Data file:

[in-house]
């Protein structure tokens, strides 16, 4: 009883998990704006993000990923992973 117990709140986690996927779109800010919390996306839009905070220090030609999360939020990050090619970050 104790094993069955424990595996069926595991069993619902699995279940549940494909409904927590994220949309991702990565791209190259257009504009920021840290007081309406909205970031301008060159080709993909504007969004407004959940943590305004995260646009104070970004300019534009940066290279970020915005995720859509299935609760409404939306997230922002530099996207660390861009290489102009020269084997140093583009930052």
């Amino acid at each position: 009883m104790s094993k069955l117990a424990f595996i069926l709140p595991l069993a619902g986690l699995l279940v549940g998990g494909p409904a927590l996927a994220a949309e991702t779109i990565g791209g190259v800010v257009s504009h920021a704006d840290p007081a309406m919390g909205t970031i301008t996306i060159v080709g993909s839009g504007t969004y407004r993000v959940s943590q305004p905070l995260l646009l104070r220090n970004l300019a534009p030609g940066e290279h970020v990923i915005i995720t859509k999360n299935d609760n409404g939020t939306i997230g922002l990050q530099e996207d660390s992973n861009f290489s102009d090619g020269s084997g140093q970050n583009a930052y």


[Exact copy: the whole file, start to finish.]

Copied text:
[in-house]
């Protein structure tokens, strides 16, 4: 009883998990704006993000990923992973 117990709140986690996927779109800010919390996306839009905070220090030609999360939020990050090619970050 104790094993069955424990595996069926595991069993619902699995279940549940494909409904927590994220949309991702990565791209190259257009504009920021840290007081309406909205970031301008060159080709993909504007969004407004959940943590305004995260646009104070970004300019534009940066290279970020915005995720859509299935609760409404939306997230922002530099996207660390861009290489102009020269084997140093583009930052």
């Amino acid at each position: 009883m104790s094993k069955l117990a424990f595996i069926l709140p595991l069993a619902g986690l699995l279940v549940g998990g494909p409904a927590l996927a994220a949309e991702t779109i990565g791209g190259v800010v257009s504009h920021a704006d840290p007081a309406m919390g909205t970031i301008t996306i060159v080709g993909s839009g504007t969004y407004r993000v959940s943590q305004p905070l995260l646009l104070r220090n970004l300019a534009p030609g940066e290279h970020v990923i915005i995720t859509k999360n299935d609760n409404g939020t939306i997230g922002l990050q530099e996207d660390s992973n861009f290489s102009d090619g020269s084997g140093q970050n583009a930052y």